New effective vaccines required to prevent Lyme disease: study

Washington: A new study highlights the urgent need to develop an effective vaccine to prevent Lyme disease in humans.

The study was published in the journal ‘Clinical Infectious Diseases’.

Several experts from the government and industry assembled at Cold Spring Harbor Laboratory’s Banbury Center to discuss various strategies and methods to tackle this public health challenge.

Dr Steven Schutzer, senior author of the research at Rutgers New Jersey Medical School said, “Countermeasures such as vaccines are needed to stem the growing number of cases per year. This is extremely important because you can get Lyme disease more than once.”

The disease is caused by Borrelia burgdorferi, a bacterium transmitted through the bite of an infected tick. The only preventative measure currently available to humans is “guidance” for avoiding tick bites. The ineffectiveness of this strategy is suggested by the estimated 300,000 diagnosed cases of Lyme disease that occur annually in the United States, along with more than 100,000 in Europe.

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Early diagnosis and treatment can combat the infection, however, if left untreated, the risk increases that the infection can spread to the joints, heart and nervous system. Even those who have been successfully diagnosed and treated can be re-infected if bitten again.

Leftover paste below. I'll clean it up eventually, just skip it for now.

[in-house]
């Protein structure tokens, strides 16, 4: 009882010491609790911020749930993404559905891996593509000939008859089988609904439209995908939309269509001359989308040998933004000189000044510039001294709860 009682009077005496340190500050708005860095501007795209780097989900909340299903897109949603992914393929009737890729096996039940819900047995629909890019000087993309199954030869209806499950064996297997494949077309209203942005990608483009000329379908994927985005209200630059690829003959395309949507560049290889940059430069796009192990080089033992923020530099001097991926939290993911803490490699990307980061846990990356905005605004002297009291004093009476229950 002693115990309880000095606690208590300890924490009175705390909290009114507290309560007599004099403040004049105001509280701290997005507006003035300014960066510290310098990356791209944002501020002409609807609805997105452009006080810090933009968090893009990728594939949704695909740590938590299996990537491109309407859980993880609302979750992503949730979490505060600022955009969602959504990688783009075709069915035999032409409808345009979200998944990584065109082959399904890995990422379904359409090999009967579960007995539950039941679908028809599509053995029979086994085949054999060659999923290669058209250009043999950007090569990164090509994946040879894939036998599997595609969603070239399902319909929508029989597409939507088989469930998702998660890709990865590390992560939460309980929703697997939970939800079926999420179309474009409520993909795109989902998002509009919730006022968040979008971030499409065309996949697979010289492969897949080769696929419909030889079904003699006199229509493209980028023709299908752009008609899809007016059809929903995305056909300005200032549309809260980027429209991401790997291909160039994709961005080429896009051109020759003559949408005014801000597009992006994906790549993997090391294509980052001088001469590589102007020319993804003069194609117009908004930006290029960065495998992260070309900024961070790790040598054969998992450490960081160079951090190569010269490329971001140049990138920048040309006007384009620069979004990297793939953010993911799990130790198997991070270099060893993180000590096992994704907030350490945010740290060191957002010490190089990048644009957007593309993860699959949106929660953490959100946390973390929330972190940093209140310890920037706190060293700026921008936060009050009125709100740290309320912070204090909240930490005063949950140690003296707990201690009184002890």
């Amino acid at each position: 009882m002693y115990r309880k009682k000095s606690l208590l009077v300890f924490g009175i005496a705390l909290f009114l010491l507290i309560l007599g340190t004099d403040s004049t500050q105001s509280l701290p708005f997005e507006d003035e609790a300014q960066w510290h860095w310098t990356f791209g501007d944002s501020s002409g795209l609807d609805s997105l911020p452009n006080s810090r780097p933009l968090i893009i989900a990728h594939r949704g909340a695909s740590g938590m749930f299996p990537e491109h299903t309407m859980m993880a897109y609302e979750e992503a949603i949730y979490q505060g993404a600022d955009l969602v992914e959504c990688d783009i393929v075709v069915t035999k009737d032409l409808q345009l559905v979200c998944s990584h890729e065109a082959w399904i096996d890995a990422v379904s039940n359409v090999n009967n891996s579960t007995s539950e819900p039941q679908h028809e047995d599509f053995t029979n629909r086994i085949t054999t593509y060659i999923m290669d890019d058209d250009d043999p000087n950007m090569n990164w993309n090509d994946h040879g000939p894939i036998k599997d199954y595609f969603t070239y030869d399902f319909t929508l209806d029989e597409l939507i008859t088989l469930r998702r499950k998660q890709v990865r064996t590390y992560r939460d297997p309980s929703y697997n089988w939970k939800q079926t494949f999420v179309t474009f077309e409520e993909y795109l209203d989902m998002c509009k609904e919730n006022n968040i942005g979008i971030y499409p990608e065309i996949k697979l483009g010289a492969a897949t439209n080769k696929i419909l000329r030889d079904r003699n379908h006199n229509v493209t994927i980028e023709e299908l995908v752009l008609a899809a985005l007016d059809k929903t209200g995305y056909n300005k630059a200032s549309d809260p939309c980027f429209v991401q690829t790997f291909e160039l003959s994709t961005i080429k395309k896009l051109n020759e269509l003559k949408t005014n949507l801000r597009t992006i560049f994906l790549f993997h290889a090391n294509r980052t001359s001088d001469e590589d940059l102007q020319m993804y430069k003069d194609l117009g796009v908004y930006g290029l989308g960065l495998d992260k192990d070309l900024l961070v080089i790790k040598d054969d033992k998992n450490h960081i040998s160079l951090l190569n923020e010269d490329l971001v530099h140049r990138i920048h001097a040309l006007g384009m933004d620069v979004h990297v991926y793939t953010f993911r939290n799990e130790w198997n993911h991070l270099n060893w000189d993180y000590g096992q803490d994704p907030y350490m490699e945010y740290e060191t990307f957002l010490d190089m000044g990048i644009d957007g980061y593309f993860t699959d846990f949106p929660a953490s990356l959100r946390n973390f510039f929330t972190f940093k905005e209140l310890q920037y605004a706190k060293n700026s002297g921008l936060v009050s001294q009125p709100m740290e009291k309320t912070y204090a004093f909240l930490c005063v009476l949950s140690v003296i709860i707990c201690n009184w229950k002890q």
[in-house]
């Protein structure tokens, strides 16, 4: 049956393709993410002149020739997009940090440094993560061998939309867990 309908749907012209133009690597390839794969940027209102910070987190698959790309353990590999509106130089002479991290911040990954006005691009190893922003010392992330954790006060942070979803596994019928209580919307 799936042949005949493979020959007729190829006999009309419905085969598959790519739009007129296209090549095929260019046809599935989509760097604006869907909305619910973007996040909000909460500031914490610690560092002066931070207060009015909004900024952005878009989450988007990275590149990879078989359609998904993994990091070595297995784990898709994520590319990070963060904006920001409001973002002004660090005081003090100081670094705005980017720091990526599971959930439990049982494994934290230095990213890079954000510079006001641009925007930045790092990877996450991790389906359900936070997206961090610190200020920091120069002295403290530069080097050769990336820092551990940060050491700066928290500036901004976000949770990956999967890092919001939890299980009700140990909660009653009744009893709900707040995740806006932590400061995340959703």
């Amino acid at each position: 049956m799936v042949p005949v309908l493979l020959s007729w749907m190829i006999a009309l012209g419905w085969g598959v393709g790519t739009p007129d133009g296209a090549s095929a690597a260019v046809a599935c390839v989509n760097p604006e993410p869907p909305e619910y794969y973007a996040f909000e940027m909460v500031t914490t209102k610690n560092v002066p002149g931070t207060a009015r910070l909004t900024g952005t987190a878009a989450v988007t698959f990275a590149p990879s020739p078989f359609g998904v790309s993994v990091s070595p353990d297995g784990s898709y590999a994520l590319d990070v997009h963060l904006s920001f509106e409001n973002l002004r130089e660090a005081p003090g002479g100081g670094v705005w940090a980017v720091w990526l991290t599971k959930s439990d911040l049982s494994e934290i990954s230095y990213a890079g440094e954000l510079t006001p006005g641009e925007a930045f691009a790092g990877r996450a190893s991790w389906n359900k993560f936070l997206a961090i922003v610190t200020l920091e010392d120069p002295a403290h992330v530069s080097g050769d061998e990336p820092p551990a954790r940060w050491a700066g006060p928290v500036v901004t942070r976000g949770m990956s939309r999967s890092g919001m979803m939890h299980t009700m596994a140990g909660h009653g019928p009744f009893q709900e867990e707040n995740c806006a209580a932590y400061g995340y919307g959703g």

The authors of this new paper used discussions at the Banbury Center meeting to identify the most promising new strategies to counteract infection.

“We can envision the development of hybrid vaccine strategies targeted both to the offending microbe and to its tick carrier to prevent Lyme disease,” said Dr Maria Gomes-Solecki, lead author of the paper at the University of Tennessee. “It is a two-prong approach.”

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In addition to describing new scientific approaches, the authors consider the societal implications of a new vaccine. “Lyme disease vaccination is an individual’s personal choice,” the authors note. “The concept of personal immunization against a non-contagious disease versus widespread vaccination to prevent the spread of a contagious infection should be part of public education and discussion.”

“Lyme disease has been a recurring topic for our meetings, and we’re now seeing significant outcomes from those discussions,” said Gomes.

“I expect the concepts laid out in the current paper will also have a real impact and help people at risk for Lyme disease,” she added.

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